I have a new toy and BOY! Are they fun!
Introducing you all to my new toy......LED isis wings. I describe Belly dance Isis wings as big butterfly wings. They look absolutely spectacular for an entrance and are particularly in their element when the dancer is spinning. I usually use them at weddings and big corporate events as an entrance piece. I have extra big gold isis wings and they are actually so big, that I really can't use them in most indoor venues. I tend to hit a lampshade, chandelier, etc. .
So for a slightly smaller but still more dramatic effect, I now have some light up isis wings. Here they are in a photo for a recent opening of a club in Melbourne. They actually look smaller than they are because I took the poles out of it. I didn't want them to hit anyone in the dark interior. In summary, they look BRILLIANT when spinning. I'll post a video when I can. :>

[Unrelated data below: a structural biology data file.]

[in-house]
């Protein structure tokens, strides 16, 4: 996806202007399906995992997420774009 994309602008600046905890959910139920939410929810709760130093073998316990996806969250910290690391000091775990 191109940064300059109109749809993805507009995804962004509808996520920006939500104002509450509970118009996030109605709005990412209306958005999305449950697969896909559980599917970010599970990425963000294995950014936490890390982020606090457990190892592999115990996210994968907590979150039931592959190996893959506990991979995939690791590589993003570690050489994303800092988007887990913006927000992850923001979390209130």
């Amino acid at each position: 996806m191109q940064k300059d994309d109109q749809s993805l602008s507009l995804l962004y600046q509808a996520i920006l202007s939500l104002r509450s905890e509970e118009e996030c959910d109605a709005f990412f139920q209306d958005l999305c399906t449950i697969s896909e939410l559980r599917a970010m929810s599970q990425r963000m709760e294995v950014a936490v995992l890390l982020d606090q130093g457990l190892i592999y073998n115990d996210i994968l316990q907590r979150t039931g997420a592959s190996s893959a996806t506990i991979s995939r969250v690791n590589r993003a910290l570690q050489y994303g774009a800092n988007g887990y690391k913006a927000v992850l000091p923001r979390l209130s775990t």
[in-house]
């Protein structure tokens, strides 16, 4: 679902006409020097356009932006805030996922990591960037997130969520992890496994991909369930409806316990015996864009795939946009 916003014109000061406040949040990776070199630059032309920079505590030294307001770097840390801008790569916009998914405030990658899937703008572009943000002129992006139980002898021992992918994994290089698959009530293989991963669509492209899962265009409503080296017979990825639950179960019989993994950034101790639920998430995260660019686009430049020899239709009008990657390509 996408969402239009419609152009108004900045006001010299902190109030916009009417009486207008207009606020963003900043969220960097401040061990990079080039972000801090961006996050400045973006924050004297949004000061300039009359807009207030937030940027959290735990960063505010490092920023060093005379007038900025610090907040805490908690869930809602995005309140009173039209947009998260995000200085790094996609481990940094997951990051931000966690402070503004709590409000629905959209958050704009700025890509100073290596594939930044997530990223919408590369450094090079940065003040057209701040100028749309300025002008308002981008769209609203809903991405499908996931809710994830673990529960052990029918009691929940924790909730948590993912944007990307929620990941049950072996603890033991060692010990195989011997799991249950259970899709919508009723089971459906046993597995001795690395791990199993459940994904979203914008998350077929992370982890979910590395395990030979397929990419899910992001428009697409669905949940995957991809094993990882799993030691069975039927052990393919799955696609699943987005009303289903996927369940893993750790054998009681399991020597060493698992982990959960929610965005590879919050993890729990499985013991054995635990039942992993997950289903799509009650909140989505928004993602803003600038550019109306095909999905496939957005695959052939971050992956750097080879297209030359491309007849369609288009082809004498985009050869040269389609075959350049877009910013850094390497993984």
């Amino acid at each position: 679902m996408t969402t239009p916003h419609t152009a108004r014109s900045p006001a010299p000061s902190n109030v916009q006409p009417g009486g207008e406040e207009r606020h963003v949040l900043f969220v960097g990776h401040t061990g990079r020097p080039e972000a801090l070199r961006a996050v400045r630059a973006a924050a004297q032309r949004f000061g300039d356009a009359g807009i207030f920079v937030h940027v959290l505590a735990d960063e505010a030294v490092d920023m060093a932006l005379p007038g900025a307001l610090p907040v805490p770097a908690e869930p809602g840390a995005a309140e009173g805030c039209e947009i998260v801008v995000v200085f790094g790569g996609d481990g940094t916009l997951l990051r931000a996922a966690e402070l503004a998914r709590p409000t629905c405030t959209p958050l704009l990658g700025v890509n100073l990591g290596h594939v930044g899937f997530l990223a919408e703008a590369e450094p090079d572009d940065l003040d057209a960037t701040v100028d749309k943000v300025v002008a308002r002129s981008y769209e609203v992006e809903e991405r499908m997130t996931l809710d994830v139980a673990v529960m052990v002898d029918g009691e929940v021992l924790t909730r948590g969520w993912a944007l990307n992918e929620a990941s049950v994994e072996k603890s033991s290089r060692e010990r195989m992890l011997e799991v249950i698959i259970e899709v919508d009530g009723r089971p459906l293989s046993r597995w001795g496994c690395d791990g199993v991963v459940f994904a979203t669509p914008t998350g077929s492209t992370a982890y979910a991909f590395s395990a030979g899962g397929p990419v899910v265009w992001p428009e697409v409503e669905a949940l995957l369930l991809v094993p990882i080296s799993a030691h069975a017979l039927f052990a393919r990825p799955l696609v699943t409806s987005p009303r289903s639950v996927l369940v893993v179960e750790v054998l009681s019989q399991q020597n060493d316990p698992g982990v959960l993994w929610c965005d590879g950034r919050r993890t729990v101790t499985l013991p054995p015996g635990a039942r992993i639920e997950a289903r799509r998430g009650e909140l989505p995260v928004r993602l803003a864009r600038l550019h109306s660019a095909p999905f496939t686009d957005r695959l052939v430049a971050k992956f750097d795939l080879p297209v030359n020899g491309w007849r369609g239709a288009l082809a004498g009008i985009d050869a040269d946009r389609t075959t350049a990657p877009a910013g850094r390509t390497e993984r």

I really enjoy dancing in Melbourne. In my 20s I used to live and dance in Scotland (random I know), but like many Australians I went to the UK for an adventure and didn't come back for many years. I'm now back and enjoying living in my hometown. Melbourne has a much higher population than Scotland and my weekends are therefore full of gigs. So this is my perspective on a typical evening of gigs for me.
I rarely dance in restaurants, and generally dance at private parties, weddings and corporate events. So a typical Saturday evening consists of 2-3 gigs. I sometimes get gigs on Fridays and Sundays but that varies from week to week. Melbourne is a very flat city and it takes a LONG time to get anywhere, so most of my night consists of driving in between gigs to be honest. If you hate driving, then don't be a professional bellydancer! :>